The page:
A killer question for any horse lover – Where do you start your search for a good vet? It is only after successfully qualifying can a veterinary surgeon be registered to practise as a Member of the Royal College of Veterinary surgeons (MRCVS). It is imperative that you always ensure your vet uses these letters after his/her name.
To find out whether your Vet is MRCVS, you may contact the Royal College of Veterinary Surgeons who have specialist listings (tel: 0207 222 2001).
Word of mouth
Wherever you stable your horse or pony, there will usually be a number of people who will be able to offer some advice on good local equine vets and before you make any decisions about which practice to register with, spend some time talking to other local horse owners about their vets. If your yard is quite large, there is likely to be several vets in attendance; however, if your yard is quite remote, there may just be one. Traveling to other yards to get recommendations on good locals vets in the area is also a good idea.
When you are talking to other horse owners, ask them some of the following questions:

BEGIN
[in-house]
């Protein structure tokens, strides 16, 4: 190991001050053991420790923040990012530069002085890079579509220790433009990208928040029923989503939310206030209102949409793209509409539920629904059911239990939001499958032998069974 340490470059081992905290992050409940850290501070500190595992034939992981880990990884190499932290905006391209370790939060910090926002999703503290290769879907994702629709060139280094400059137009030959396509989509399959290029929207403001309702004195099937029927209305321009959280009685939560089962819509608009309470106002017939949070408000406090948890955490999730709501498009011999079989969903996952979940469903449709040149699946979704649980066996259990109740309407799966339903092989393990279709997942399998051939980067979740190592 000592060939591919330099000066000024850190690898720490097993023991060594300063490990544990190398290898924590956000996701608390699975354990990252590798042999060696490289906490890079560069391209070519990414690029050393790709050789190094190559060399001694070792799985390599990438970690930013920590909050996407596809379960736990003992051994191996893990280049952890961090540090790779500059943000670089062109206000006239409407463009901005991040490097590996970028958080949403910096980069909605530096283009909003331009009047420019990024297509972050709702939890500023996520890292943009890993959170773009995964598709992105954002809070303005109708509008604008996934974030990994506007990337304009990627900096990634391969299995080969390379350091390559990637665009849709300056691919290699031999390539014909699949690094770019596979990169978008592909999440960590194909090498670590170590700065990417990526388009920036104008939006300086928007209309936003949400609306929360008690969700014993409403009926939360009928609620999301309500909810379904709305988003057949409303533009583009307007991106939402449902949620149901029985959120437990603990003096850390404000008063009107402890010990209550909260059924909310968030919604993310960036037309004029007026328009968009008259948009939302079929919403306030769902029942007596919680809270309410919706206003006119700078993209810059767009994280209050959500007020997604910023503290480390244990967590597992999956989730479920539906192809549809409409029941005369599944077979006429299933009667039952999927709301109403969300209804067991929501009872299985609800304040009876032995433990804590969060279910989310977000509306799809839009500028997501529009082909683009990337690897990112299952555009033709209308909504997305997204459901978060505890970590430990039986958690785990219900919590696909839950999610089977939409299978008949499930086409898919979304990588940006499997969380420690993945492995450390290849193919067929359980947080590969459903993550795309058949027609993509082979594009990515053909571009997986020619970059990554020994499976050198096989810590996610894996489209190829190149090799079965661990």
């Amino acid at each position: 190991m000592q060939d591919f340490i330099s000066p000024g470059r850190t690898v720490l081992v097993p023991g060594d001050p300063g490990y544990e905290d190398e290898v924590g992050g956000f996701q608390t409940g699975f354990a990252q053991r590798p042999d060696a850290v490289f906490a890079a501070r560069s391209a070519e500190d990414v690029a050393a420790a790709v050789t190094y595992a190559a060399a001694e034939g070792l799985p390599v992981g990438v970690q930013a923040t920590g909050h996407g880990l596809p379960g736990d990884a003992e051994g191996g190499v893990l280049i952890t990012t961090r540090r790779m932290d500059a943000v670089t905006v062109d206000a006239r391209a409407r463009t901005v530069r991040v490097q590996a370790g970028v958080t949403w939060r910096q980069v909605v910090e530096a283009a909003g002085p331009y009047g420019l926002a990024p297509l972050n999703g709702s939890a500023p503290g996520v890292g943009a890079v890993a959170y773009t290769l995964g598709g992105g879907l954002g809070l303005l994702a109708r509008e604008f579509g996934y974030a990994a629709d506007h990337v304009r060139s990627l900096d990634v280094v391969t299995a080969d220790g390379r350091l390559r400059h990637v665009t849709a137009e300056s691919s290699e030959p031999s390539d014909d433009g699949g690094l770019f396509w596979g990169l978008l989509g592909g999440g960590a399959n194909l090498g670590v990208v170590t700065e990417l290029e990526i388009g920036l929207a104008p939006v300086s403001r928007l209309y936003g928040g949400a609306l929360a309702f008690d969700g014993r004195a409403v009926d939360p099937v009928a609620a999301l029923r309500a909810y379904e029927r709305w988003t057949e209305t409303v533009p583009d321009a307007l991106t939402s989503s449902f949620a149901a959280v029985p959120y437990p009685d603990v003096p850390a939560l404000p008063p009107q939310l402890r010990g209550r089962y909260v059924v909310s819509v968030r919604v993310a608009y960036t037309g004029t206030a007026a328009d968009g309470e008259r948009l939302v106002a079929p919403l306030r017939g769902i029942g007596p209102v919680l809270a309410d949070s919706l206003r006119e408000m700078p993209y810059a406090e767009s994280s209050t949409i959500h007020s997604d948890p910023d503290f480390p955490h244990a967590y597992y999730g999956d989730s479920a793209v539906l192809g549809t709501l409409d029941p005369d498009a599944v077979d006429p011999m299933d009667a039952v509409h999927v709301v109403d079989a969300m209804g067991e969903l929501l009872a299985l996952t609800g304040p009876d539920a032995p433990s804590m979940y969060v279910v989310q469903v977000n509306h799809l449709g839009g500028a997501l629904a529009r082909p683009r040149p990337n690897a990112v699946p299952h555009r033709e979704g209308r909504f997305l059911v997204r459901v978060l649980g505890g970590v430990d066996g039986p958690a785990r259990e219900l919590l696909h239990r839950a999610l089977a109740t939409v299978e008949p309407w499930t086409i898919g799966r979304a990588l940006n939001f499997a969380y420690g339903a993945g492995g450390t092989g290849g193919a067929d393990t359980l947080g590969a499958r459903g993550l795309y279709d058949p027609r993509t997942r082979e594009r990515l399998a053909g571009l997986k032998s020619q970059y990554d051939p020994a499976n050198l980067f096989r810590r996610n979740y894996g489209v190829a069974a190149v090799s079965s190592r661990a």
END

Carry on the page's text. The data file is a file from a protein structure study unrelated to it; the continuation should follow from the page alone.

How long have they been with this vet?
Are they happy with the service provided?
How does he/she compare to other vets they may have used in the past?
Have they ever been let down by their vet?
What do they consider their vet’s strengths and weaknesses to be?
A good vet should communicate the potential problems your horse faces in a manner that
Dealing with your horse when s/he is sick or lame is upsetting and frustrating in equal measure because a horse cannot tell you what is wrong. It is therefore important that your vet communicates well and relays his/her findings in such a way that you understand what the problem is. If a vet speaks in a series of technical phrases that you do not understand, they are not the vet for you! Your vet should be able to explain clearly a) what they think the problem is, b) how it may have been caused, and c) how it should now be treated.
Another area of communication your vet should be responsible for is keeping you informed of any changes to their schedule.
If an emergency comes up, it’s only right that your vet should attend it immediately, but if as a consequence that means they will be running an hour late, you should be told as soon as possible.
It takes a good vet to keep an open mind about what a problem might be and then to admit it if he/she isn’t sure exactly what is wrong.
Pride should never prevent a vet from asking the advice of a colleague or specialist in that field if it serves you, the client, better.
It is also worth considering how amenable your vet would be to you seeking the advice of a reputable alternative therapist – and how comfortable they’d feel working with them in order to ensure your horse is getting all-round care.